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Thucydides Peloponesian War
#1
Since the Peloponessian War is an extreme fascination of mine and since i've had this book and just haven't begun reading it I thought I would get everyone who cares to share their opinion on the book. How credible is Thucydides, I know he was one of the first greek historians, but I have talked to professors before and some have thought him a credible source, wheras others have found him too biased, as he was an Athenian general. So please share your opinions if you have read this book.<br>
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Peace<br>
<br>
GNAEUS POMPEIUS MAGNUS <p></p><i></i>
"Freedom was at stake- freedom, which whets the courage of brave men"- Titus Livius

Nil recitas et vis, Mamerce, poeta videri.
Quidquid vis esto, dummodo nil recites!- Martial
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#2
Hi there, Thucydides is the recognised best text for the Peloponnesian war. yes he did start the war as an Athenian general but was banished early on and wrote his history as an outside observer<br>
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The only point of concern is that the speeches that he quotes should not be taken literally (read the introduction it will give details on this)<br>
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apart from that good book but does not go all the way to the finish of the war (for that you have to go on to Xenophons' Hellenica' or 'History of my times')<br>
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Good to see someone interested in this amazing time in history<br>
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Jason <p></p><i></i>
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#3
Thank you for the responce. I do love this point in history. I created a theory about the peloponesian war, how it is one of the most important wars in history. Go to the roman army talk web site and go under off topic. Its a few pages back but the thread is called the Peloponessian War theory. It has some holes I know, but is interesting to think about its importance. [url=http://p200.ezboard.com/bromanarmytalk" target="top]p200.ezboard.com/bromanarmytalk[/url] <p></p><i></i>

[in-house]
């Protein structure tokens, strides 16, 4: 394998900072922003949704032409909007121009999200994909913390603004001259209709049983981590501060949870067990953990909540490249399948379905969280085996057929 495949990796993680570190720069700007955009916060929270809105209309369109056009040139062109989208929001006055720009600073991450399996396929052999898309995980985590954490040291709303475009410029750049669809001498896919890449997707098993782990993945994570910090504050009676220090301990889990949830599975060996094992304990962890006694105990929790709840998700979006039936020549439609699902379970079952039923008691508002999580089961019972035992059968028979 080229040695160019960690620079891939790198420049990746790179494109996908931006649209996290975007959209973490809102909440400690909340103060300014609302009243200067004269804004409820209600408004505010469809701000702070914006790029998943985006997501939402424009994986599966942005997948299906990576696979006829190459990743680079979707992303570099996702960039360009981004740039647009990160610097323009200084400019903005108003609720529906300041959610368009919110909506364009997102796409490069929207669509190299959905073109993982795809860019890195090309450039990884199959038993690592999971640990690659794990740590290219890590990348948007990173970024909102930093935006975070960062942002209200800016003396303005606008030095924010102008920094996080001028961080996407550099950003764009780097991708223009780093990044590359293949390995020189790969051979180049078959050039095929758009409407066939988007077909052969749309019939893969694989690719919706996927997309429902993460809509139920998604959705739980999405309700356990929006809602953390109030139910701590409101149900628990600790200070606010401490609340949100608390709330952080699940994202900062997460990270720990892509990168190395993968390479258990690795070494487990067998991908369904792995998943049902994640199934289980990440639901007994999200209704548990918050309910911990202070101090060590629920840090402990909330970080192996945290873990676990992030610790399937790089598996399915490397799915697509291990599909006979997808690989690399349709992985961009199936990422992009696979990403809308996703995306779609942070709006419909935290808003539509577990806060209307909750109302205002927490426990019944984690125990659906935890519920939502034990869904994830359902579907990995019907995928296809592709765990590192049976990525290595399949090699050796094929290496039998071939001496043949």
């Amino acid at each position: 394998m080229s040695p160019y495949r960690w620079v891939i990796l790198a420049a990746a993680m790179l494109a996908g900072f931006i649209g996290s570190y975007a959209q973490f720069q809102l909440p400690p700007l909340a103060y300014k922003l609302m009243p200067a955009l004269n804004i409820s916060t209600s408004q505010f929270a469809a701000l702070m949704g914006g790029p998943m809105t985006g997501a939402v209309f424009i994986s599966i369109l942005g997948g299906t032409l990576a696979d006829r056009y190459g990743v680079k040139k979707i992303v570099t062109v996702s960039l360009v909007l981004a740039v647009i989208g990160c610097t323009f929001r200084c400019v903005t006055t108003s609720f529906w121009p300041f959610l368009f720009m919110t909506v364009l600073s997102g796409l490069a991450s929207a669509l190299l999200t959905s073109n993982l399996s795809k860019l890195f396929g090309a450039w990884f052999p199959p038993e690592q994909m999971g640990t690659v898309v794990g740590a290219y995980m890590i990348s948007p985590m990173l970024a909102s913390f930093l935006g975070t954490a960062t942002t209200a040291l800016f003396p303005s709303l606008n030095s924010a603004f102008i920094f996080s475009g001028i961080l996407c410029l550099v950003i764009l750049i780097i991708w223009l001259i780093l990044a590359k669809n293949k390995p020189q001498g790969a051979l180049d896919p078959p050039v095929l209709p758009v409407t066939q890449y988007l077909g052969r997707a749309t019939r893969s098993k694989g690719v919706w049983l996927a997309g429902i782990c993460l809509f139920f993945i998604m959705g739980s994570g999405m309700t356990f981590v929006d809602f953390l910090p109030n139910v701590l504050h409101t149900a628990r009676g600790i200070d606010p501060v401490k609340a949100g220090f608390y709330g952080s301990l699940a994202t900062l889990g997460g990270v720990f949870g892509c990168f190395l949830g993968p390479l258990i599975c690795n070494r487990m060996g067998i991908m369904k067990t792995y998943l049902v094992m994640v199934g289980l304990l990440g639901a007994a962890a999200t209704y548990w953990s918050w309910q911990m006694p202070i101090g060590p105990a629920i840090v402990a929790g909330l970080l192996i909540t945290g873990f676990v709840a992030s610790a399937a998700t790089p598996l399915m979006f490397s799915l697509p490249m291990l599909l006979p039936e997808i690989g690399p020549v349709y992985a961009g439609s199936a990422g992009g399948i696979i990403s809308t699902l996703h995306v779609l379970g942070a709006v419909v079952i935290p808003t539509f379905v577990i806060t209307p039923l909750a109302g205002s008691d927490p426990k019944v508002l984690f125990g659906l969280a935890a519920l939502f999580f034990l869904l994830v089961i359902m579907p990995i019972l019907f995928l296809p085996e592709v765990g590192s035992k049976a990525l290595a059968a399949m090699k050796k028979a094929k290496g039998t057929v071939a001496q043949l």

"Freedom was at stake- freedom, which whets the courage of brave men"- Titus Livius

Nil recitas et vis, Mamerce, poeta videri.
Quidquid vis esto, dummodo nil recites!- Martial
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#4
Hmmmm Interesting,<br>
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I went back and read the thread you refered to, as was stated in the post the Spartans were in decline during this time due to the effects of low birth rate and the extremley selective military training systems (throwing kids off cliffs can never be good for population growth) the Athenians were never a serious land, power even in their hayday.<br>
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There are two main points of contention with your theory the Persians had ceased to be an expansionist empire because of their own internal power struggle problems and the most important the Macedonian Sarrisa!<br>
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The effectivness of the Sarrisa and the Phalanx combined with cavalry and (and this is a very big AND) Alexanders siege and catapult equipment made the Macedonians an irresistable force during their time so regardless of the strength of the greeks I dont think they would have stopped Alexander<br>
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Yes ill accept that had the greeks not have been having their own war the may have been able to stop the Macedonian military build up.<br>
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Cheers<br>
Jason<br>
<p></p><i></i>
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#5
Thank you for your comments as well as critiques they are greatly appreciated. I am still a college student studying history and geology at a universtiy, so as I study more about this period I will most likely change, or mold my views.<br>
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Thanks<br>
Gnaeus Pompeius Magnus <p></p><i></i>
"Freedom was at stake- freedom, which whets the courage of brave men"- Titus Livius

Nil recitas et vis, Mamerce, poeta videri.
Quidquid vis esto, dummodo nil recites!- Martial
Reply


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